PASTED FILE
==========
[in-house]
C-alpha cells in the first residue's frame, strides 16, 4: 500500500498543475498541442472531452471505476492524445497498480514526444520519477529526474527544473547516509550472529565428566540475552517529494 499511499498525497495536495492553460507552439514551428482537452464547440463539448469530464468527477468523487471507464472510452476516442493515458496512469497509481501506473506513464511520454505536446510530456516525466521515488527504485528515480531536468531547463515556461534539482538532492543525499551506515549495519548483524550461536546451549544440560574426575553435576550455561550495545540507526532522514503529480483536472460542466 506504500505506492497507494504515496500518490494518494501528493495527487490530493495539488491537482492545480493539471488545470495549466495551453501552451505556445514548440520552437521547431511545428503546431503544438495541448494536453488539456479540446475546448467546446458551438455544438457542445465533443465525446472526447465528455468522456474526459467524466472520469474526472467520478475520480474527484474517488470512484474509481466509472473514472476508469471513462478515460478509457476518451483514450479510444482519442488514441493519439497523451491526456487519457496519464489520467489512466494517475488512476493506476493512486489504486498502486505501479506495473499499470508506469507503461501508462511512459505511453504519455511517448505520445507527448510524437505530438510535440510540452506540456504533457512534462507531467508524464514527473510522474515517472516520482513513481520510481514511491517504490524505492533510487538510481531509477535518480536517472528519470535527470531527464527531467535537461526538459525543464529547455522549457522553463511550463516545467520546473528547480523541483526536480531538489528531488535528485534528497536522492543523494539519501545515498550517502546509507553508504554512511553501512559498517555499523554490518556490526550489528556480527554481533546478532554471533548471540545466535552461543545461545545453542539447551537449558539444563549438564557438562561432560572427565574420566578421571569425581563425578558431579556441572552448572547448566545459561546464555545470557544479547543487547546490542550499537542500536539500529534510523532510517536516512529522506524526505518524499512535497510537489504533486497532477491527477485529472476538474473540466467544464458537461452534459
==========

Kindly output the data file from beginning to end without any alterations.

[in-house]
C-alpha cells in the first residue's frame, strides 16, 4: 500500500498543475498541442472531452471505476492524445497498480514526444520519477529526474527544473547516509550472529565428566540475552517529494 499511499498525497495536495492553460507552439514551428482537452464547440463539448469530464468527477468523487471507464472510452476516442493515458496512469497509481501506473506513464511520454505536446510530456516525466521515488527504485528515480531536468531547463515556461534539482538532492543525499551506515549495519548483524550461536546451549544440560574426575553435576550455561550495545540507526532522514503529480483536472460542466 506504500505506492497507494504515496500518490494518494501528493495527487490530493495539488491537482492545480493539471488545470495549466495551453501552451505556445514548440520552437521547431511545428503546431503544438495541448494536453488539456479540446475546448467546446458551438455544438457542445465533443465525446472526447465528455468522456474526459467524466472520469474526472467520478475520480474527484474517488470512484474509481466509472473514472476508469471513462478515460478509457476518451483514450479510444482519442488514441493519439497523451491526456487519457496519464489520467489512466494517475488512476493506476493512486489504486498502486505501479506495473499499470508506469507503461501508462511512459505511453504519455511517448505520445507527448510524437505530438510535440510540452506540456504533457512534462507531467508524464514527473510522474515517472516520482513513481520510481514511491517504490524505492533510487538510481531509477535518480536517472528519470535527470531527464527531467535537461526538459525543464529547455522549457522553463511550463516545467520546473528547480523541483526536480531538489528531488535528485534528497536522492543523494539519501545515498550517502546509507553508504554512511553501512559498517555499523554490518556490526550489528556480527554481533546478532554471533548471540545466535552461543545461545545453542539447551537449558539444563549438564557438562561432560572427565574420566578421571569425581563425578558431579556441572552448572547448566545459561546464555545470557544479547543487547546490542550499537542500536539500529534510523532510517536516512529522506524526505518524499512535497510537489504533486497532477491527477485529472476538474473540466467544464458537461452534459